javascript – Is there any more optimized way to "multiply" a string without using repetition?


I'm creating an algorithm in JavaScript, and I'm already finding it too cumbersome. Now I need a string "multiplied" N times. I would like to know if it is possible to do this without using a repeat.

For example, for the algorithm to return "word" 5x in a single string:

var str = "palavra "
i = 0
j = 3;

while ( i < j){
    str = str+"palavra ";
return str
// o script retorna "palavra palavra palavra palavra palavra"

This type of algorithm will be executed several times in the program, it is important that it is more optimized, if possible.


Yes, you can use the string repeat method, which receives as a parameter the number of times to repeat.

See the example:

 var str = "palavra "; console.log(str.repeat(5));

As indicated by friend @LeoCaracciolo it doesn't work in Internet Explorer (as you would expect). If you need specific compatibility for this version you can use the polyfill that is on the documentation page.


We already know that .repeat() is much shorter, but what if the performance is different in terms of execution speed?

In fact, repeat is much more efficient, although it is only noticed for large amounts of repetitions. So if we analyze the two side by side for 5 repetitions for example, the execution time is basically the same:

Comparing for 5 reps :

Código 1 - `repeat`                      |  Código 2 - concatenação

var resultado = str.repeat(repeticoes);  |  var resultado = "";
                                         |  for (var i = 0; i < repeticoes; ++i){
                                         |      resultado += str;
                                         |  }
Resultado: 100%                          |  Resultado 97%

Here you can see that the time I ran it, the normal concatenation code was 3% faster.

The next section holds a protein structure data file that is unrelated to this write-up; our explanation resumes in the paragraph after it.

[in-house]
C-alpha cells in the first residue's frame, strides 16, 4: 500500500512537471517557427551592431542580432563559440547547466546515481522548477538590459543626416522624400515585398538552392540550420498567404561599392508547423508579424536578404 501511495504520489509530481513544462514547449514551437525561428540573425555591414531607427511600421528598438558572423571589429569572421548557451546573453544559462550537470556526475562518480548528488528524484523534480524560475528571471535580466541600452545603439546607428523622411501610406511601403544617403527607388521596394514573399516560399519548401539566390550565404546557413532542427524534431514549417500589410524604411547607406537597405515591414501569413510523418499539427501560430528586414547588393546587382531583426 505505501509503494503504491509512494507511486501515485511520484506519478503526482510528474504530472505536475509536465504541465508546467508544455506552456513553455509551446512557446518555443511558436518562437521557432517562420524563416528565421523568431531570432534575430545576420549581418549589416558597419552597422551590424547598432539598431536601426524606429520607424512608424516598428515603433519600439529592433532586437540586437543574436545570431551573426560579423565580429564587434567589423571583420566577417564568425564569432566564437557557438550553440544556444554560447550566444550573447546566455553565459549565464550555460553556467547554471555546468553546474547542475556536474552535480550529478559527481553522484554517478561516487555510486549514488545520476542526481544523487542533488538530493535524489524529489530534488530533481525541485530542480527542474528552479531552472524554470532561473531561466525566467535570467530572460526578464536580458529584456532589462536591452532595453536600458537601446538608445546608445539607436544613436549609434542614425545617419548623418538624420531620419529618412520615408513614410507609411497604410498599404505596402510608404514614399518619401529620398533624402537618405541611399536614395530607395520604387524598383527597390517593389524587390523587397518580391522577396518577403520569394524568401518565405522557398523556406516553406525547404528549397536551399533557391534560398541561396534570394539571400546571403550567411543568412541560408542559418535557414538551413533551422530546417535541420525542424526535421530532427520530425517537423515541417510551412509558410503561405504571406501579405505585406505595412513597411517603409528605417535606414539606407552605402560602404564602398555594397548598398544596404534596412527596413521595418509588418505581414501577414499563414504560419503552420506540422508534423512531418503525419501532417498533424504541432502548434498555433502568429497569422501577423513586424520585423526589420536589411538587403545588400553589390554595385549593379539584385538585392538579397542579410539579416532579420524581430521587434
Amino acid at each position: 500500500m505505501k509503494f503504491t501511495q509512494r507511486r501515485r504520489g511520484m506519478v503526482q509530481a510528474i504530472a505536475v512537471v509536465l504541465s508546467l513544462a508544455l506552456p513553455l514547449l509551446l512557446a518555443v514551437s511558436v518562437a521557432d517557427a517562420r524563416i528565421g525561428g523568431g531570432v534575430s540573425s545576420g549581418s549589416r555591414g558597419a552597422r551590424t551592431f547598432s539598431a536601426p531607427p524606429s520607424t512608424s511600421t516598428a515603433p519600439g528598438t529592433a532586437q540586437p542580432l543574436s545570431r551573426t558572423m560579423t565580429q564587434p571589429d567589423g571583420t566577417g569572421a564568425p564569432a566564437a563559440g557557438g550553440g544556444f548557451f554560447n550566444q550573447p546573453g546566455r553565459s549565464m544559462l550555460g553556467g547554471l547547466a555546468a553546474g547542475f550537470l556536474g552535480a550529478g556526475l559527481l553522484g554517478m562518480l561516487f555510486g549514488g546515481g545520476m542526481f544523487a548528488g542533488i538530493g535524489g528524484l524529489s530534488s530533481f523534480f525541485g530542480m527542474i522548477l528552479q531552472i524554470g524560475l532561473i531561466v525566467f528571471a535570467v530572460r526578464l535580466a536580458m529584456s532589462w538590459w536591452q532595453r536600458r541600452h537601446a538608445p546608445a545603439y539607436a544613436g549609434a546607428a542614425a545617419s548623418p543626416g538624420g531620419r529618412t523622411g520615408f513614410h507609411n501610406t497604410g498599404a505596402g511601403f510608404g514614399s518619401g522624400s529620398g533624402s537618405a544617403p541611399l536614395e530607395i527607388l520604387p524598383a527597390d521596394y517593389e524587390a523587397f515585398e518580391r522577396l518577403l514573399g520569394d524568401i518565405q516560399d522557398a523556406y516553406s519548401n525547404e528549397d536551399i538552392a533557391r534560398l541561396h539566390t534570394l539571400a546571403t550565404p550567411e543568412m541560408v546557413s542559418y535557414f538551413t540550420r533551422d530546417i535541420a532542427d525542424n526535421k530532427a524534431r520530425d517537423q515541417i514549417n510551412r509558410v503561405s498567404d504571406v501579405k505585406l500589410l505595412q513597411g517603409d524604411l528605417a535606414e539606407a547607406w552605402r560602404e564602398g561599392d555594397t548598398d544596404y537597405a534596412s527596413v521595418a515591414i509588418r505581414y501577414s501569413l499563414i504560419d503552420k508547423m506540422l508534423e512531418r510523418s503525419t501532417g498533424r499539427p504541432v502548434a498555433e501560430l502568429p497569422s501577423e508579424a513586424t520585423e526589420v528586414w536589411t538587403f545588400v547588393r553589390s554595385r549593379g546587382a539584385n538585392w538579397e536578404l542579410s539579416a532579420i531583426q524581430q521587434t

See this test on jsben
Each test may vary slightly, so it is advisable to run the test a few times to get a more realistic idea of ​​the comparison.

Comparing to 5000 reps :

Código 1 - `repeat`                      |  Código 2 - concatenação
Resultado: 1%                            |  Resultado 100%

See these results also on jsben

Here you can already see a very big difference in the execution of the two.

This same test in jsperf gives identical results with description of how many times it was run. On my machine I got:

Código 1 - `repeat`                        |  Código 2 - concatenação
Resultado: 0%                              |  Resultado 100% mais lento
Execuções: 2,951,175                       |  Execuções: 12,281

When we look at the number of executions we see that it is an abysmal difference. How is it possible that it is so much? It has to do with the algorithm itself.


Contrary to what we might think, the basic algorithm for repeat is not concatenating word by word until the desired result is formed, in which this would have a complexity of O(N) with N being the number of repetitions.

The solution used has O(log2(n)) complexity, which can be described as follows:

  • Only the last bit of the variable that has the number of repetitions is interpreted
  • When the last bit is 1 concatenate the word to the result
  • In each step it discards the ultimo bit of the repetitions variable and "doubles" the word. If the word was "palavra " , it becomes "palavra palavra"

This logic makes it need much less concatenations, as the word being concatenated increases.

Confused ? A running example for "palavra ", 5 would be:

        | num(bin) | str                                | resultado  | ação
inicio  | 5(101)   | "palavra "                         |  ""        |   
passo 1 | 5(101)   | "palavra "                         | "palavra " | concatena, descarta o `1` dobra `str`
passo 2 | 2(10)    | "palavra palavra "                 | "palavra " | não concatena, descarta o `0` e dobra `str`
passo 3 | 1(1)     | "palavra palavra palavra palavra " | "palavra " | concatena, descarta o único bit, e dobra `str`
final   | 0(0)     |  ...                               | "palavra palavra palavra palavra palavra "

In this small example of execution, the word was concatenated once at the beginning, then it was doubled twice, leaving "palavra palavra palavra palavra " and only at the end it was concatenated again with the resultado forming the intended result.

Implementation :

function stringRepeat(str, num) {
  num = Number(num);

  var result = '';
  while (true) {
    if (num & 1) {
      result += str;
    num >>>= 1;
    if (num <= 0) break;
    str += str;

  return result;

console.log(stringRepeat("palavra ", 5));

Source of this code


Whenever you have native functions that do what you want, you should use them because not only are they much shorter in terms of code extension, but they can be much more performant, due to using algorithms that you can't even imagine!

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